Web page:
Volume of chocolate exported
Thanks to demand growth in Belgium, the Netherlands, Australia, Singapore and Japan, Swiss chocolate exports increased overall by 1.4% in 2015, despite turnover falling in most major export markets in 2015, reported Chocosuisse, the Association of Swiss Chocolate Manufacturers.
Volume of Emmental cheese exported
Emmental exports, meanwhile, fell 9.5% in 2015 following price increases related to the euro, according to Switzerland Cheese Marketing.
Number of take-offs and landings at Sion
Figures from the Federal Statistical Office show that the movements of non-commercial traffic at the semi-private airport Sion increased by 2.0%, reaching 29,187 movements in 2015. A more significant increase occurred in the previous year, largely due to good weather attracting more skiers to the region.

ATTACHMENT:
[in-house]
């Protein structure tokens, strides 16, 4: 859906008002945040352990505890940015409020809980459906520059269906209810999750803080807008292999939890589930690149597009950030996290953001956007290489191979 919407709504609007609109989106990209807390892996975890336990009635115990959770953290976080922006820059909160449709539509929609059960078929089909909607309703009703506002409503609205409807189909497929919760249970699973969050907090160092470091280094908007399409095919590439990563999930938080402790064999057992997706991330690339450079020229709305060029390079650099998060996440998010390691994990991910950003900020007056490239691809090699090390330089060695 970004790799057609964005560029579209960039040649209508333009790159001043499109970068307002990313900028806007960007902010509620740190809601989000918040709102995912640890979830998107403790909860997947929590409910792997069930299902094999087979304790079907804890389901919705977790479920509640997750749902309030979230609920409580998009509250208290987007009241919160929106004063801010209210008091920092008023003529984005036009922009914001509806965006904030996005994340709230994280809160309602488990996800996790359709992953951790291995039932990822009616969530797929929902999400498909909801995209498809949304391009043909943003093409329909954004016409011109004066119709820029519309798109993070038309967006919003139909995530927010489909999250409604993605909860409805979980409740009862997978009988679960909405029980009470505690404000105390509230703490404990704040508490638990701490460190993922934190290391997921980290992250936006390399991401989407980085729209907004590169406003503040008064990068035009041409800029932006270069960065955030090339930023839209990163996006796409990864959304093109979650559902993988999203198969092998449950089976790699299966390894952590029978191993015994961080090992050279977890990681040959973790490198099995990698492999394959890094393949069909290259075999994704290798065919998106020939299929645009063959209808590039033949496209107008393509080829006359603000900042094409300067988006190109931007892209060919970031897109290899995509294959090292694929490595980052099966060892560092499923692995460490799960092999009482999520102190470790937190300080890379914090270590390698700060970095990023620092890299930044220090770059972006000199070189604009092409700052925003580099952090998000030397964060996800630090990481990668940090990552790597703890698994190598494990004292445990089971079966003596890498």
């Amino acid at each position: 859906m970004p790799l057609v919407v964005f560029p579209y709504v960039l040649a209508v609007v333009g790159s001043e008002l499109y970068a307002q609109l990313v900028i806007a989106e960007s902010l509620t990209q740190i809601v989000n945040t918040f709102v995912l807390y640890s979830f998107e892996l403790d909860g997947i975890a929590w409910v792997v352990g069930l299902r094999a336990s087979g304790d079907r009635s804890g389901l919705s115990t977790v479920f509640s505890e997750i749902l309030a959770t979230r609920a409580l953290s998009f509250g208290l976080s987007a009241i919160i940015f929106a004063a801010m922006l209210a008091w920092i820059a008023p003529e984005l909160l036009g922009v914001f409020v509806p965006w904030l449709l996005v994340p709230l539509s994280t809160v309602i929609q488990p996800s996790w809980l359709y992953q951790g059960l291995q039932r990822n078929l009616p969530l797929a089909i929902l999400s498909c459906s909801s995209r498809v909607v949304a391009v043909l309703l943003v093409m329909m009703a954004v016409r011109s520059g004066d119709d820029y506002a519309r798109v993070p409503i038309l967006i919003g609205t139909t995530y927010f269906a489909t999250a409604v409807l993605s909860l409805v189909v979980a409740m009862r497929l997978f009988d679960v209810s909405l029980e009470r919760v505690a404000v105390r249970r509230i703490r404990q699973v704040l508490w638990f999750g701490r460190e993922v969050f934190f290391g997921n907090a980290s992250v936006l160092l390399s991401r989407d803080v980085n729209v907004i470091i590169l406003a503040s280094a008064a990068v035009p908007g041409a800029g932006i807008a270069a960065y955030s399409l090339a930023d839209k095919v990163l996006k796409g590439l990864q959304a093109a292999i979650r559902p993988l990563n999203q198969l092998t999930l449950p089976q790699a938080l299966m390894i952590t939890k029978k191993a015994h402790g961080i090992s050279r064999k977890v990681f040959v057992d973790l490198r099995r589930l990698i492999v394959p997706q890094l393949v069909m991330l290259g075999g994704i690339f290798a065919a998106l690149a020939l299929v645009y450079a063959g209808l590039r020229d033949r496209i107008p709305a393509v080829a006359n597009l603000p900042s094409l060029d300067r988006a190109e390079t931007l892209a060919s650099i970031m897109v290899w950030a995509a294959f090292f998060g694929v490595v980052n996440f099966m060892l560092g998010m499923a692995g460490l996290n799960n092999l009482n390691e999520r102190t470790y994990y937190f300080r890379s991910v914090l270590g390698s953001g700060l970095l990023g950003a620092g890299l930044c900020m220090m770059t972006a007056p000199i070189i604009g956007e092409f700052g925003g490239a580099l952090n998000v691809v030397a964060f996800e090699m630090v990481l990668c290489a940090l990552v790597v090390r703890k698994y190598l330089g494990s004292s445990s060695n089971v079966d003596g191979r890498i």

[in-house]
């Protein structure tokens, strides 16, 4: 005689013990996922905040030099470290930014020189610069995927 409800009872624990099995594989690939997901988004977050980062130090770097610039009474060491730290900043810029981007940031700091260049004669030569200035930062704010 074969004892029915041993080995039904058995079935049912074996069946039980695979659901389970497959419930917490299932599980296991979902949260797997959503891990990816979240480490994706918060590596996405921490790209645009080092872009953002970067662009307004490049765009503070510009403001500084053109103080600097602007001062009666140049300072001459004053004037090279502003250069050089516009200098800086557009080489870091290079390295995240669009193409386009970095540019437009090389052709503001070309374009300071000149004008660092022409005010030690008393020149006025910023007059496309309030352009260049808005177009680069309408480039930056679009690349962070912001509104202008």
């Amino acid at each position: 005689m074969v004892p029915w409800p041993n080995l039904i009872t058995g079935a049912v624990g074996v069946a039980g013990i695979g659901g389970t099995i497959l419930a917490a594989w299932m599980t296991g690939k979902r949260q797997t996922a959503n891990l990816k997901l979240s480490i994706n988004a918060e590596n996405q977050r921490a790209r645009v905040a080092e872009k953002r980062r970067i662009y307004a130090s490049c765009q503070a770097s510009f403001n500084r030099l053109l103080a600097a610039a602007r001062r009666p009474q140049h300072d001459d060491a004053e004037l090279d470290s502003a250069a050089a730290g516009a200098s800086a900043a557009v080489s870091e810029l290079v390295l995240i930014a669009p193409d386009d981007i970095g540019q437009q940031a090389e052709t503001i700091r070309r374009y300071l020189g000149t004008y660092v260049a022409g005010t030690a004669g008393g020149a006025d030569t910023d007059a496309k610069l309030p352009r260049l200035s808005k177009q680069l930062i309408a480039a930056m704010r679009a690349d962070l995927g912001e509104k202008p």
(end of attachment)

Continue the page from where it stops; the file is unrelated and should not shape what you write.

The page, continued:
Assets under management in Swiss financial sector
According to the Swiss Funds & Asset Management Association, net inflows totaling more than 40 billion Swiss francs were invested in funds in 2015. Despite a negative wealth effect, assets under management in Switzerland increased by 1.9% year over year to reach a total asset volume of CHF 891.0 billion in December 2015.
Swiss GDP, meanwhile, stagnated in nominal terms and slightly rose in real terms after a slow start into the year. This modest increase was in keeping with a difficult monetary environment, according to figures released by Switzerland’s Federal Statistical Office (FSO). The second quarter 2015 saw negative growth and Switzerland narrowly missed a recession.
Swiss inflation rate
The Swiss inflation rate continued to drop further into deflationary territory. Whereas in 2014 prices decreased by 0.33%, they dropped even further by 1.31% in 2015. This marks an all-time low since the 1950s.
WHO GOT WHAT RIGHT?
Frances Coppola, investment writer, industry veteran